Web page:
We all know that mitigating climate exchange is going to be a huge challenge, and that may lead people to think we need large-scale solutions. But a paper published in Science earlier this year looked at how “granular” technologies might be more appropriate to meet the challenge of global decarbonization.
Here granular is defined as technologies that are small in both physical size and cost, that are modular and fast to build. The authors rated energy technologies across 10 metrics of cost, rapid deployment, escaping technological lock-in, and social legitimacy, and they found that granular technologies generally performed better. Notably, traditional nuclear power was a prime example of a “lumpy” technology—the opposite of granular—very large, expensive, and taking up to a decade to build. But a new class of nuclear reactors less than 10MWe, so-called microreactors, could open up new markets (and new ways of thinking).
Microreactors are not simply tiny Small Modular Reactors (SMRs), but represent a step-change in the way nuclear power has been deployed historically. Unique attributes of proposed microreactors include integrated steam turbine, minimal moving parts in reactor, transportable by rail or truck, long core lifetimes, and autonomous operation or minimal staffing. Most importantly, microreactors can be manufactured at a central facility and shipped to the final location ready to install, with no need for on-site fuel handling. This could open up new models for financing and ownership for such a “plug-and-play” technology.
Events like Hurricane Sandy and wildfires in California have motivated many communities to develop microgrids, while remaining connected to the main power grid. In the United States, 2019 was a record year for microgrid installations. The goal is better reliability and the ability to isolate the community’s power system if the larger grid goes down. Yet because of this focus on reliability, almost 90% these microgrids are powered by fossil fuels. In the future, small nuclear reactors could be a perfect fit for local, reliable, low-carbon microgrids, but when will the technology be ready? Sooner than you may think.
In March of this year, Oklo Inc. submitted a combined license application to the US Nuclear Regulatory Commission for their 1.5MWe Aurora powerhouse. Westinghouse has commended pre-application activities with the NRC for their microreactor design. In Canada, two different microreactor developers are in the process of pre-licensing vendor design review. It’s uncertain how long the licensing process will take in either country, but because of their relatively small size, it’s not unreasonable that we might see construction start within five years. But these first commercial builds of these microreactors likely won’t be for on-grid applications, due to high costs.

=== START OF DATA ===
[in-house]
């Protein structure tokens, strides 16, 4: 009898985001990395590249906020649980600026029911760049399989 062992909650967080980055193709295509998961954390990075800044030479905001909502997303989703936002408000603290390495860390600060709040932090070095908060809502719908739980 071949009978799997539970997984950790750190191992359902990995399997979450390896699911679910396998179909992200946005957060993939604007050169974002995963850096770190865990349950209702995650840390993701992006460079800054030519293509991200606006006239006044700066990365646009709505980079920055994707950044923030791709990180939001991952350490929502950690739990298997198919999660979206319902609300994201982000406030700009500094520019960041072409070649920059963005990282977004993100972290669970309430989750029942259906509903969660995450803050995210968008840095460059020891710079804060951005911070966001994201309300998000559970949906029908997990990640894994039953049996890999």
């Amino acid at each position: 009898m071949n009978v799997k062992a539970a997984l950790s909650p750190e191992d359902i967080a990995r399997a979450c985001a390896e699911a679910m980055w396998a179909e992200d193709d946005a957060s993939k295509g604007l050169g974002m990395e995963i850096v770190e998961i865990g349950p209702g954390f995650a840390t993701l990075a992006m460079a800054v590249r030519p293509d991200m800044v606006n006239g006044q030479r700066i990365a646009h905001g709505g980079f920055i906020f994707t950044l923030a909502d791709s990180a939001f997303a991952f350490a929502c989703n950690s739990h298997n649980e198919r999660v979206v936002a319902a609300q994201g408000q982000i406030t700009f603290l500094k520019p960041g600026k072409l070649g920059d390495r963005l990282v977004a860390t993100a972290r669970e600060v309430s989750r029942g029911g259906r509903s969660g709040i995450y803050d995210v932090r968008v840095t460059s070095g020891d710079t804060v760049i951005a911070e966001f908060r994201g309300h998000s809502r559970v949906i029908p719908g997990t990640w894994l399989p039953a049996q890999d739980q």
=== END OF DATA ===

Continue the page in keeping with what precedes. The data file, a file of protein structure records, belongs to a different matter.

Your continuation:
Most microreactors developers are seeking niche markets where customers are paying high rates for electricity: off-grid, diesel-dependent communities. A 2011 study conducted by the Canadian Government found over 290 off-grid communities, with a collective population of almost 200,000. The average fossil-fueled powered generator capacity of these communities was just 1.8MW. A 2015 report commissioned by the Australian Energy Council found over 1000 islanded electricity systems and microgrids across Australia, serving a population of 450,000. Similar to Canada, almost all of these communities are dependent on fossil fuels for their electricity. Australia’s off-grid communities are seeing growing penetrations of renewables, but there are significant challenges in maintaining grid stability and reliability with intermittent renewables.
Another obvious potential niche market for microreactors is military installations, both domestic bases and forward operating bases. The 2010 National Defense Authorization Act directed the Secretary of Energy to conduct a study evaluating the feasibility of deploying nuclear power for military installations. In March of this year, the US Department of Defense awarded three contracts (ranging from $12 million to $14 million each) to develop a mobile microreactor design. And while the military has been a driving force in innovating new technologies in the past, we should question this model for microreactors.
There are many reasons to decouple civilian microreactor development from military applications, but the first may be a difference of values and priorities. Military bases and small communities likely want very different attributes from a small nuclear reactor. Rather than trying to make a military technology fit into commercial markets, civilian nuclear technologies should be developed with continuous engagement from potential customers. Most importantly, the licensing and first demonstrations of microreactors will need to be completed with the highest level of transparency for the public to trust this new technology. Rather than hope to fast-track commercialization of microreactors through a generous defense contract, we should be patient with an open and democratic process of technological development and demonstration.
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